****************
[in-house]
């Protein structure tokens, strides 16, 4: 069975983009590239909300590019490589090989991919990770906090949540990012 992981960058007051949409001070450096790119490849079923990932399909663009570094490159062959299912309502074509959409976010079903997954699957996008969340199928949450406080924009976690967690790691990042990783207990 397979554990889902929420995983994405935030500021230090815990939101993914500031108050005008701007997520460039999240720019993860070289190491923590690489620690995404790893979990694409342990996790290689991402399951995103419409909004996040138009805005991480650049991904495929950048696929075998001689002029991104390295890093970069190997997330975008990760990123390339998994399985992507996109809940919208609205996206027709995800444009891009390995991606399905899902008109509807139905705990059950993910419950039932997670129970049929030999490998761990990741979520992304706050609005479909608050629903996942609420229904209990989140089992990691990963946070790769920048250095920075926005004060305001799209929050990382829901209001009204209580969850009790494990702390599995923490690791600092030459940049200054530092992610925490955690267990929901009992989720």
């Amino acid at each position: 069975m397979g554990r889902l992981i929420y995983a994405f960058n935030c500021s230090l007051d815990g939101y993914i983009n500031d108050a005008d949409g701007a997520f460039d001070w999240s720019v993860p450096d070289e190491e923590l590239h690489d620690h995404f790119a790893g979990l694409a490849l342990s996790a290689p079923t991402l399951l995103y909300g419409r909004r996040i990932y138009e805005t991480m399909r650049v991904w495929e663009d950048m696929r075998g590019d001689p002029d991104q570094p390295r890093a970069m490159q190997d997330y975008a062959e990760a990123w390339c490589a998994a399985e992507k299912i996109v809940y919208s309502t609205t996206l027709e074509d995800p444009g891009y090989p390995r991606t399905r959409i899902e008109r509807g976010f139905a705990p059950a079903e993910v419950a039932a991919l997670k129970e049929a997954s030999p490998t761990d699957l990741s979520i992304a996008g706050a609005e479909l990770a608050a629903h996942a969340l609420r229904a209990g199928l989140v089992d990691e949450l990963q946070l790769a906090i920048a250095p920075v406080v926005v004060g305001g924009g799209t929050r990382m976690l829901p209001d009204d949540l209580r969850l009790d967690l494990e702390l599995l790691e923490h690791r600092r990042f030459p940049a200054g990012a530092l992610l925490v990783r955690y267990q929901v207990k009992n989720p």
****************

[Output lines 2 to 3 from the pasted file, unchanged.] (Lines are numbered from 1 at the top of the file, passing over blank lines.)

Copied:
């Protein structure tokens, strides 16, 4: 069975983009590239909300590019490589090989991919990770906090949540990012 992981960058007051949409001070450096790119490849079923990932399909663009570094490159062959299912309502074509959409976010079903997954699957996008969340199928949450406080924009976690967690790691990042990783207990 397979554990889902929420995983994405935030500021230090815990939101993914500031108050005008701007997520460039999240720019993860070289190491923590690489620690995404790893979990694409342990996790290689991402399951995103419409909004996040138009805005991480650049991904495929950048696929075998001689002029991104390295890093970069190997997330975008990760990123390339998994399985992507996109809940919208609205996206027709995800444009891009390995991606399905899902008109509807139905705990059950993910419950039932997670129970049929030999490998761990990741979520992304706050609005479909608050629903996942609420229904209990989140089992990691990963946070790769920048250095920075926005004060305001799209929050990382829901209001009204209580969850009790494990702390599995923490690791600092030459940049200054530092992610925490955690267990929901009992989720």
């Amino acid at each position: 069975m397979g554990r889902l992981i929420y995983a994405f960058n935030c500021s230090l007051d815990g939101y993914i983009n500031d108050a005008d949409g701007a997520f460039d001070w999240s720019v993860p450096d070289e190491e923590l590239h690489d620690h995404f790119a790893g979990l694409a490849l342990s996790a290689p079923t991402l399951l995103y909300g419409r909004r996040i990932y138009e805005t991480m399909r650049v991904w495929e663009d950048m696929r075998g590019d001689p002029d991104q570094p390295r890093a970069m490159q190997d997330y975008a062959e990760a990123w390339c490589a998994a399985e992507k299912i996109v809940y919208s309502t609205t996206l027709e074509d995800p444009g891009y090989p390995r991606t399905r959409i899902e008109r509807g976010f139905a705990p059950a079903e993910v419950a039932a991919l997670k129970e049929a997954s030999p490998t761990d699957l990741s979520i992304a996008g706050a609005e479909l990770a608050a629903h996942a969340l609420r229904a209990g199928l989140v089992d990691e949450l990963q946070l790769a906090i920048a250095p920075v406080v926005v004060g305001g924009g799209t929050r990382m976690l829901p209001d009204d949540l209580r969850l009790d967690l494990e702390l599995l790691e923490h690791r600092r990042f030459p940049a200054g990012a530092l992610l925490v990783r955690y267990q929901v207990k009992n989720p």